On Canada Day last summer, the Globe and Mail arts section published one of those features that newspapers love: Ask 25 novelists what they think is the Best Canadian Novel.
A visiting (female) house guest, my wife and I settled in to see how many we had read. Only one book — By Grand Central Station I Sat Down and Wept by Elizabeth Smart — was mentioned three times.
“I remember that from university — great book,” said the house guest. “I remember it too,” said my wife, “and I should read it again.”
Not only had I not read the book, I had not even heard of it. On the one hand, I could argue that as a leftish student of the 1960s I was preoccupied with Durrell and Lowery and Updike (not to mention Marcuse and Gramsci) and didn’t have time for the chick-lit of the day. On the other hand….
My gross oversight has now been rectified and I have read By Grand Central Station. I now have some appreciation for what I was missing.
Elizabeth Smart was born in Ottawa in 1913. She attended King’s College, University of London and one day while browsing in a bookshop fell in love with the poetry (and poet) of George Barker. Eventually she flew both Barker and his wife from Japan to the United States — they never married but she bore him four children. Their relationship is the inspiration for this amazing book.
First published in 1945 (and it does contain some references, mainly offhand, to the war) By Grand Central Station I Sat Down and Wept acquired an underground reputation but did not enter the mainstream until it was republished in 1966 — it has been in print ever since.
The slim volume is a meditation on love. For Smart, love is more an affliction than an emotion, but it is both. The book chronicles, in poetic prose, the thrill of love found, the joy of love realized, the sadness of love lost and the horror of love rejected. The narrator’s lover is married and returns to his wife in New York; she is left utterly alone and pregnant.
He kissed my forehead driving along the coast in evening, and now, wherever I go, like the sword of Damocles, that greater never-to-be-given kiss hangs above my doomed head. He took my hand between the two shabby front seats of the Ford, and it was dark, and I was looking the other way, but now that hand casts everywhere an octopus shadow from which I can never escape. The tremendous gentleness of that moment smothers me under; all through the night it is centaur-hoofed and galloping over my heart: the poison has got into my blood. I stand on the edge of the cliff, but the future is already done.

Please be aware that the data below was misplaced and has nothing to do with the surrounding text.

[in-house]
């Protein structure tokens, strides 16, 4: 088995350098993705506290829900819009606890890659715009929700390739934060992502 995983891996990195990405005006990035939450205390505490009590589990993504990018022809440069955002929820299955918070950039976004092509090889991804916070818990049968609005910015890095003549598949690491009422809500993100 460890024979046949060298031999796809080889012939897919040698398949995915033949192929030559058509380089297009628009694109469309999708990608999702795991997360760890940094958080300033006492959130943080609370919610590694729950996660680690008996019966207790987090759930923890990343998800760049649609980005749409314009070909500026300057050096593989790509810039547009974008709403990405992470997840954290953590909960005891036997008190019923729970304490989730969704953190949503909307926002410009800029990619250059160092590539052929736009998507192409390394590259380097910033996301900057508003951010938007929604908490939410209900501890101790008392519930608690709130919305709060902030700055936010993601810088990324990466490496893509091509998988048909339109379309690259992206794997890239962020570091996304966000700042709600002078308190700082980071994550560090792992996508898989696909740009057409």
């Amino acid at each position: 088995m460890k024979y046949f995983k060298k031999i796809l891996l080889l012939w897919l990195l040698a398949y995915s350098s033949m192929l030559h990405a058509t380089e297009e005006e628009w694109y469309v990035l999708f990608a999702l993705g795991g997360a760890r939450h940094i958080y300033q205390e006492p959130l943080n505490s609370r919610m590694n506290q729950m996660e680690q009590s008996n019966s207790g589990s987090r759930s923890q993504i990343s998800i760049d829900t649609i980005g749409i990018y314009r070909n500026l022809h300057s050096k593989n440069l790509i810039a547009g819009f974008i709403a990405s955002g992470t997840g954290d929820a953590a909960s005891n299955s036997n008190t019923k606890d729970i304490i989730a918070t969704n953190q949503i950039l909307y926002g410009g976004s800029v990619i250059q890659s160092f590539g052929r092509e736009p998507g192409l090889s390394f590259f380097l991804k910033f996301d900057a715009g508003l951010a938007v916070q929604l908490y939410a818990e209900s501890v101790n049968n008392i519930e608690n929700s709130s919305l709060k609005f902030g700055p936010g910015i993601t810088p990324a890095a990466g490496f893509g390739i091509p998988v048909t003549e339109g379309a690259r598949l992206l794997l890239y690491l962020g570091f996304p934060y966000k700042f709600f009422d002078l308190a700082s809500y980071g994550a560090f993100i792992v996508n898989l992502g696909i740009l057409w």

There is a lot of mythology in this book and a fair number of biblical references — I was aware that I was missing more than I was getting. Having said that, a real character emerges, as do the elements of a real affair, as does the notion that love can move from being an emotion to becoming an affliction.
That certainly does not make By Grand Central Station I Sat Down and Wept a cheery book, but it does make it a fascinating read — even for a 60-year-old male who missed it when it perhaps might have been more appropriate. Would it make my shortlist of great Canadian novels? No, but I can now understand why it makes that list for others. It is a gem of writing that deserves to be read.
I read cover blurbs with interest (and should note that Flamingo goes out of its way in the version I read to try for gender balance in the blurbs) but don’t usually quote them. Angela Carter, however, has one on this book that deserves repeating: “Like Madam Bovary blasted by lightning…a masterpiece.”